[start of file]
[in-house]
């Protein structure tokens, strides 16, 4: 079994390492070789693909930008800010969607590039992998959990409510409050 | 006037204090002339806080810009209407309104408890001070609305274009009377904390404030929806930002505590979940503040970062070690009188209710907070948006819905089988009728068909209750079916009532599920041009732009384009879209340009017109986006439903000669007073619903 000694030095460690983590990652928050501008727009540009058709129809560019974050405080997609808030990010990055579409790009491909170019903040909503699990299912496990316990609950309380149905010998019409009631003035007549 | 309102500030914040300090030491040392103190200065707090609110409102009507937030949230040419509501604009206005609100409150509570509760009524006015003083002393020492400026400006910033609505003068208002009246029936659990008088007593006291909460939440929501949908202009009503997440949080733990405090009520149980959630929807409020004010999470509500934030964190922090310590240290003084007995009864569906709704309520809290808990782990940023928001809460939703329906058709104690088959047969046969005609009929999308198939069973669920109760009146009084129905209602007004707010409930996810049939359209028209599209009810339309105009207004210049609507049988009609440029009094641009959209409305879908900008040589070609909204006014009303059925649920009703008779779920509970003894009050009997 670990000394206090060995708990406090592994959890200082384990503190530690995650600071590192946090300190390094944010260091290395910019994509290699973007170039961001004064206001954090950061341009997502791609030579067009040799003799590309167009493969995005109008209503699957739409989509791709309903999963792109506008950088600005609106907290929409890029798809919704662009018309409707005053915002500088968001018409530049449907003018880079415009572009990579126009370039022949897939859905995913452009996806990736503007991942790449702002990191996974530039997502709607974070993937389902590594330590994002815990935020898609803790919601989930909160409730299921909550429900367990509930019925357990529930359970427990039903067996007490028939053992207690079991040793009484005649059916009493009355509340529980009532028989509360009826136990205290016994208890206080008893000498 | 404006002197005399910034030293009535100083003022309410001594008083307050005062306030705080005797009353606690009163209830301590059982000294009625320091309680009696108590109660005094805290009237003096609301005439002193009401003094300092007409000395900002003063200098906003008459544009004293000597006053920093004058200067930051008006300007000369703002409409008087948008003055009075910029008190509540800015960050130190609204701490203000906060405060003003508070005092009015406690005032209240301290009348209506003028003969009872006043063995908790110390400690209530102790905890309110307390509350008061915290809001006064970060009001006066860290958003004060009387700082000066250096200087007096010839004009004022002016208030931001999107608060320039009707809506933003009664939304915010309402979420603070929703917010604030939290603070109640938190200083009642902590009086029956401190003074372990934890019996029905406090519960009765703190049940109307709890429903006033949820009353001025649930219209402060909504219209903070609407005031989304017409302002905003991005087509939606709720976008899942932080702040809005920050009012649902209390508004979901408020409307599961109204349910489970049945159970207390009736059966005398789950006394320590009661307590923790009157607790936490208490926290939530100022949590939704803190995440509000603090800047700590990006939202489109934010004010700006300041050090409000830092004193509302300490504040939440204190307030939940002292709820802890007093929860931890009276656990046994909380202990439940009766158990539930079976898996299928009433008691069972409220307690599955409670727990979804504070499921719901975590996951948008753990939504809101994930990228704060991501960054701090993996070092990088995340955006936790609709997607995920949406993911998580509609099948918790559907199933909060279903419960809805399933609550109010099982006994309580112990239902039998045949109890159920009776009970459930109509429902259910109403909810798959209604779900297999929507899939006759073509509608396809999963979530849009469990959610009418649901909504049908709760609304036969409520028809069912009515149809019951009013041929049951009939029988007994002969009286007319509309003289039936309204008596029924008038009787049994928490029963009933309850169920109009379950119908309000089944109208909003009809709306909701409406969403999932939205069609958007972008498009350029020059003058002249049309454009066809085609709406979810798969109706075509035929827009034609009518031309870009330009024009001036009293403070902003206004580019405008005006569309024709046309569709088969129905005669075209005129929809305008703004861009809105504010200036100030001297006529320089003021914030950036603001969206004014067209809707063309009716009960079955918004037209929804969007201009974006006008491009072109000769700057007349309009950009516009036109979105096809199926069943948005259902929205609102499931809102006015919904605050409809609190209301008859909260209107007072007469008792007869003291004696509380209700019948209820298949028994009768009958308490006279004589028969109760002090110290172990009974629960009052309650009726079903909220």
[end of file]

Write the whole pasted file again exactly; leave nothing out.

[in-house]
């Protein structure tokens, strides 16, 4: 079994390492070789693909930008800010969607590039992998959990409510409050 | 006037204090002339806080810009209407309104408890001070609305274009009377904390404030929806930002505590979940503040970062070690009188209710907070948006819905089988009728068909209750079916009532599920041009732009384009879209340009017109986006439903000669007073619903 000694030095460690983590990652928050501008727009540009058709129809560019974050405080997609808030990010990055579409790009491909170019903040909503699990299912496990316990609950309380149905010998019409009631003035007549 | 309102500030914040300090030491040392103190200065707090609110409102009507937030949230040419509501604009206005609100409150509570509760009524006015003083002393020492400026400006910033609505003068208002009246029936659990008088007593006291909460939440929501949908202009009503997440949080733990405090009520149980959630929807409020004010999470509500934030964190922090310590240290003084007995009864569906709704309520809290808990782990940023928001809460939703329906058709104690088959047969046969005609009929999308198939069973669920109760009146009084129905209602007004707010409930996810049939359209028209599209009810339309105009207004210049609507049988009609440029009094641009959209409305879908900008040589070609909204006014009303059925649920009703008779779920509970003894009050009997 670990000394206090060995708990406090592994959890200082384990503190530690995650600071590192946090300190390094944010260091290395910019994509290699973007170039961001004064206001954090950061341009997502791609030579067009040799003799590309167009493969995005109008209503699957739409989509791709309903999963792109506008950088600005609106907290929409890029798809919704662009018309409707005053915002500088968001018409530049449907003018880079415009572009990579126009370039022949897939859905995913452009996806990736503007991942790449702002990191996974530039997502709607974070993937389902590594330590994002815990935020898609803790919601989930909160409730299921909550429900367990509930019925357990529930359970427990039903067996007490028939053992207690079991040793009484005649059916009493009355509340529980009532028989509360009826136990205290016994208890206080008893000498 | 404006002197005399910034030293009535100083003022309410001594008083307050005062306030705080005797009353606690009163209830301590059982000294009625320091309680009696108590109660005094805290009237003096609301005439002193009401003094300092007409000395900002003063200098906003008459544009004293000597006053920093004058200067930051008006300007000369703002409409008087948008003055009075910029008190509540800015960050130190609204701490203000906060405060003003508070005092009015406690005032209240301290009348209506003028003969009872006043063995908790110390400690209530102790905890309110307390509350008061915290809001006064970060009001006066860290958003004060009387700082000066250096200087007096010839004009004022002016208030931001999107608060320039009707809506933003009664939304915010309402979420603070929703917010604030939290603070109640938190200083009642902590009086029956401190003074372990934890019996029905406090519960009765703190049940109307709890429903006033949820009353001025649930219209402060909504219209903070609407005031989304017409302002905003991005087509939606709720976008899942932080702040809005920050009012649902209390508004979901408020409307599961109204349910489970049945159970207390009736059966005398789950006394320590009661307590923790009157607790936490208490926290939530100022949590939704803190995440509000603090800047700590990006939202489109934010004010700006300041050090409000830092004193509302300490504040939440204190307030939940002292709820802890007093929860931890009276656990046994909380202990439940009766158990539930079976898996299928009433008691069972409220307690599955409670727990979804504070499921719901975590996951948008753990939504809101994930990228704060991501960054701090993996070092990088995340955006936790609709997607995920949406993911998580509609099948918790559907199933909060279903419960809805399933609550109010099982006994309580112990239902039998045949109890159920009776009970459930109509429902259910109403909810798959209604779900297999929507899939006759073509509608396809999963979530849009469990959610009418649901909504049908709760609304036969409520028809069912009515149809019951009013041929049951009939029988007994002969009286007319509309003289039936309204008596029924008038009787049994928490029963009933309850169920109009379950119908309000089944109208909003009809709306909701409406969403999932939205069609958007972008498009350029020059003058002249049309454009066809085609709406979810798969109706075509035929827009034609009518031309870009330009024009001036009293403070902003206004580019405008005006569309024709046309569709088969129905005669075209005129929809305008703004861009809105504010200036100030001297006529320089003021914030950036603001969206004014067209809707063309009716009960079955918004037209929804969007201009974006006008491009072109000769700057007349309009950009516009036109979105096809199926069943948005259902929205609102499931809102006015919904605050409809609190209301008859909260209107007072007469008792007869003291004696509380209700019948209820298949028994009768009958308490006279004589028969109760002090110290172990009974629960009052309650009726079903909220």